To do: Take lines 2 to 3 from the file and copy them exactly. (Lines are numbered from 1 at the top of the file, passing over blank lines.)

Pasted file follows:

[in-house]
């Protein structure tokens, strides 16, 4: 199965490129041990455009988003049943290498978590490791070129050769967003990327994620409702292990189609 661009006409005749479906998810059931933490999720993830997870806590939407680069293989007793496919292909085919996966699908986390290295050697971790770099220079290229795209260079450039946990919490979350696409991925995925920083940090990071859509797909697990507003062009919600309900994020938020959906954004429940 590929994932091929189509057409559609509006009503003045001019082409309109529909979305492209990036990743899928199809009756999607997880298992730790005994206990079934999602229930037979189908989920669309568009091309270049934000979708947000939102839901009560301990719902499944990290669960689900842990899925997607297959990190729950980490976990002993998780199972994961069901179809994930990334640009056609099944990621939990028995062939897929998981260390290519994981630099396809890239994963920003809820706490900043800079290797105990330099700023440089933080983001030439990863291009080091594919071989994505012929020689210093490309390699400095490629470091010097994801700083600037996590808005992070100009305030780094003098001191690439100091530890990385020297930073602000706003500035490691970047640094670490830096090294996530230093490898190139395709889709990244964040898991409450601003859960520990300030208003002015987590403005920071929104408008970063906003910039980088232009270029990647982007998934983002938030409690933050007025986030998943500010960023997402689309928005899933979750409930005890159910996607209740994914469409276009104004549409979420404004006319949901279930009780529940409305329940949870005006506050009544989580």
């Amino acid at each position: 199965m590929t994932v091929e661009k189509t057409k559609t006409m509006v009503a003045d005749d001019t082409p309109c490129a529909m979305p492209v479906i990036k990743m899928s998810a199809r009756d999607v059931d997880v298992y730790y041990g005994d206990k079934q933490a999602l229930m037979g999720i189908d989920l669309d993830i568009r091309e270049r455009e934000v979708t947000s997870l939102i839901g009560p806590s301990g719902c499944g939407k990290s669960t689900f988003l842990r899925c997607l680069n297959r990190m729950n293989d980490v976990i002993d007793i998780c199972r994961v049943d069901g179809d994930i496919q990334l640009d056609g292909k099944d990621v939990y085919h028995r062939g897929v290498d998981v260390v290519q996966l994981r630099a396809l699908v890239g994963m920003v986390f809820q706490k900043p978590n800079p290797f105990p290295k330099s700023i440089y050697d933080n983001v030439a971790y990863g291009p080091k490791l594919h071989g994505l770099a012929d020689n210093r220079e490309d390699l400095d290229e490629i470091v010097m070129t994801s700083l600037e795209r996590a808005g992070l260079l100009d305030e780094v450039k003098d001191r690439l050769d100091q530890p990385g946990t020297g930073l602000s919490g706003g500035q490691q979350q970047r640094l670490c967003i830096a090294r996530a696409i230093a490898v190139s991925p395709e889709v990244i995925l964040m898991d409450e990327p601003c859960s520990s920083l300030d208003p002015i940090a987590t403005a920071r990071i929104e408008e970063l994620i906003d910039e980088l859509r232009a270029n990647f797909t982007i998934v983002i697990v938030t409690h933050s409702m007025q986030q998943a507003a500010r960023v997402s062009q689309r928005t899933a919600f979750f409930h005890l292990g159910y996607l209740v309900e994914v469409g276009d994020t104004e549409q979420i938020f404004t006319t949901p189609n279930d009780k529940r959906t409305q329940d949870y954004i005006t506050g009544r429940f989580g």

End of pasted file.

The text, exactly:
């Protein structure tokens, strides 16, 4: 199965490129041990455009988003049943290498978590490791070129050769967003990327994620409702292990189609 661009006409005749479906998810059931933490999720993830997870806590939407680069293989007793496919292909085919996966699908986390290295050697971790770099220079290229795209260079450039946990919490979350696409991925995925920083940090990071859509797909697990507003062009919600309900994020938020959906954004429940 590929994932091929189509057409559609509006009503003045001019082409309109529909979305492209990036990743899928199809009756999607997880298992730790005994206990079934999602229930037979189908989920669309568009091309270049934000979708947000939102839901009560301990719902499944990290669960689900842990899925997607297959990190729950980490976990002993998780199972994961069901179809994930990334640009056609099944990621939990028995062939897929998981260390290519994981630099396809890239994963920003809820706490900043800079290797105990330099700023440089933080983001030439990863291009080091594919071989994505012929020689210093490309390699400095490629470091010097994801700083600037996590808005992070100009305030780094003098001191690439100091530890990385020297930073602000706003500035490691970047640094670490830096090294996530230093490898190139395709889709990244964040898991409450601003859960520990300030208003002015987590403005920071929104408008970063906003910039980088232009270029990647982007998934983002938030409690933050007025986030998943500010960023997402689309928005899933979750409930005890159910996607209740994914469409276009104004549409979420404004006319949901279930009780529940409305329940949870005006506050009544989580």
């Amino acid at each position: 199965m590929t994932v091929e661009k189509t057409k559609t006409m509006v009503a003045d005749d001019t082409p309109c490129a529909m979305p492209v479906i990036k990743m899928s998810a199809r009756d999607v059931d997880v298992y730790y041990g005994d206990k079934q933490a999602l229930m037979g999720i189908d989920l669309d993830i568009r091309e270049r455009e934000v979708t947000s997870l939102i839901g009560p806590s301990g719902c499944g939407k990290s669960t689900f988003l842990r899925c997607l680069n297959r990190m729950n293989d980490v976990i002993d007793i998780c199972r994961v049943d069901g179809d994930i496919q990334l640009d056609g292909k099944d990621v939990y085919h028995r062939g897929v290498d998981v260390v290519q996966l994981r630099a396809l699908v890239g994963m920003v986390f809820q706490k900043p978590n800079p290797f105990p290295k330099s700023i440089y050697d933080n983001v030439a971790y990863g291009p080091k490791l594919h071989g994505l770099a012929d020689n210093r220079e490309d390699l400095d290229e490629i470091v010097m070129t994801s700083l600037e795209r996590a808005g992070l260079l100009d305030e780094v450039k003098d001191r690439l050769d100091q530890p990385g946990t020297g930073l602000s919490g706003g500035q490691q979350q970047r640094l670490c967003i830096a090294r996530a696409i230093a490898v190139s991925p395709e889709v990244i995925l964040m898991d409450e990327p601003c859960s520990s920083l300030d208003p002015i940090a987590t403005a920071r990071i929104e408008e970063l994620i906003d910039e980088l859509r232009a270029n990647f797909t982007i998934v983002i697990v938030t409690h933050s409702m007025q986030q998943a507003a500010r960023v997402s062009q689309r928005t899933a919600f979750f409930h005890l292990g159910y996607l209740v309900e994914v469409g276009d994020t104004e549409q979420i938020f404004t006319t949901p189609n279930d009780k529940r959906t409305q329940d949870y954004i005006t506050g009544r429940f989580g």